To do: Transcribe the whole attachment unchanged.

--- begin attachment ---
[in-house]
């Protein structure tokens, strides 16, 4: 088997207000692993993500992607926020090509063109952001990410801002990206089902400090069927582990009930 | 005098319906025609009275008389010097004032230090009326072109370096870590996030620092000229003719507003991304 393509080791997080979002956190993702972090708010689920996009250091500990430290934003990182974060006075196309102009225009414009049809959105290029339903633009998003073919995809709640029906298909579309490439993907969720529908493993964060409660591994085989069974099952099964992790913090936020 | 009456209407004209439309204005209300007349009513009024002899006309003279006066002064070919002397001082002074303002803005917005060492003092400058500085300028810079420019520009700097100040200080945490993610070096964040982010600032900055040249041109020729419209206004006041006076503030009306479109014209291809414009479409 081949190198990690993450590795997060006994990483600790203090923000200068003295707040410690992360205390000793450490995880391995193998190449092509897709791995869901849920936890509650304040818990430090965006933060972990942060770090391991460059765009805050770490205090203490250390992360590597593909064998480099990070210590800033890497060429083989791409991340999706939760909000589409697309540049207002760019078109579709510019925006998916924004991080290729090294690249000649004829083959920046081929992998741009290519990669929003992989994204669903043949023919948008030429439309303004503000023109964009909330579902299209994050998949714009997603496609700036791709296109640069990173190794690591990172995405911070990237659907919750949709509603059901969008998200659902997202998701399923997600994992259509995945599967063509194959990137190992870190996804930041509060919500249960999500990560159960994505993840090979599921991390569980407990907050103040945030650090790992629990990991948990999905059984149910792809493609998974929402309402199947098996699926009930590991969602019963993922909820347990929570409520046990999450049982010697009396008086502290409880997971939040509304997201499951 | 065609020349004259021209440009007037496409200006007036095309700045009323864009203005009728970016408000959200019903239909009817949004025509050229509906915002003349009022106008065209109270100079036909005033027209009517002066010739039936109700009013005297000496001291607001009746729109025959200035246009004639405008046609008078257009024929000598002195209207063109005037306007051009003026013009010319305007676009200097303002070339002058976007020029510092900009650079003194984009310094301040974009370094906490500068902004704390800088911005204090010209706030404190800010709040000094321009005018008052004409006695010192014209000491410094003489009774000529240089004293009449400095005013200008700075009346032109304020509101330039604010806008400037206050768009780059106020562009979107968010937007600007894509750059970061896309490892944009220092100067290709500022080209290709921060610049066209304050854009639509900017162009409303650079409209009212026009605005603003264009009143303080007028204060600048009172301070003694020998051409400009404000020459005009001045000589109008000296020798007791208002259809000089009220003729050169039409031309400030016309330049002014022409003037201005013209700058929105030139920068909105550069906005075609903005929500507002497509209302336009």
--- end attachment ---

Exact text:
[in-house]
């Protein structure tokens, strides 16, 4: 088997207000692993993500992607926020090509063109952001990410801002990206089902400090069927582990009930 | 005098319906025609009275008389010097004032230090009326072109370096870590996030620092000229003719507003991304 393509080791997080979002956190993702972090708010689920996009250091500990430290934003990182974060006075196309102009225009414009049809959105290029339903633009998003073919995809709640029906298909579309490439993907969720529908493993964060409660591994085989069974099952099964992790913090936020 | 009456209407004209439309204005209300007349009513009024002899006309003279006066002064070919002397001082002074303002803005917005060492003092400058500085300028810079420019520009700097100040200080945490993610070096964040982010600032900055040249041109020729419209206004006041006076503030009306479109014209291809414009479409 081949190198990690993450590795997060006994990483600790203090923000200068003295707040410690992360205390000793450490995880391995193998190449092509897709791995869901849920936890509650304040818990430090965006933060972990942060770090391991460059765009805050770490205090203490250390992360590597593909064998480099990070210590800033890497060429083989791409991340999706939760909000589409697309540049207002760019078109579709510019925006998916924004991080290729090294690249000649004829083959920046081929992998741009290519990669929003992989994204669903043949023919948008030429439309303004503000023109964009909330579902299209994050998949714009997603496609700036791709296109640069990173190794690591990172995405911070990237659907919750949709509603059901969008998200659902997202998701399923997600994992259509995945599967063509194959990137190992870190996804930041509060919500249960999500990560159960994505993840090979599921991390569980407990907050103040945030650090790992629990990991948990999905059984149910792809493609998974929402309402199947098996699926009930590991969602019963993922909820347990929570409520046990999450049982010697009396008086502290409880997971939040509304997201499951 | 065609020349004259021209440009007037496409200006007036095309700045009323864009203005009728970016408000959200019903239909009817949004025509050229509906915002003349009022106008065209109270100079036909005033027209009517002066010739039936109700009013005297000496001291607001009746729109025959200035246009004639405008046609008078257009024929000598002195209207063109005037306007051009003026013009010319305007676009200097303002070339002058976007020029510092900009650079003194984009310094301040974009370094906490500068902004704390800088911005204090010209706030404190800010709040000094321009005018008052004409006695010192014209000491410094003489009774000529240089004293009449400095005013200008700075009346032109304020509101330039604010806008400037206050768009780059106020562009979107968010937007600007894509750059970061896309490892944009220092100067290709500022080209290709921060610049066209304050854009639509900017162009409303650079409209009212026009605005603003264009009143303080007028204060600048009172301070003694020998051409400009404000020459005009001045000589109008000296020798007791208002259809000089009220003729050169039409031309400030016309330049002014022409003037201005013209700058929105030139920068909105550069906005075609903005929500507002497509209302336009």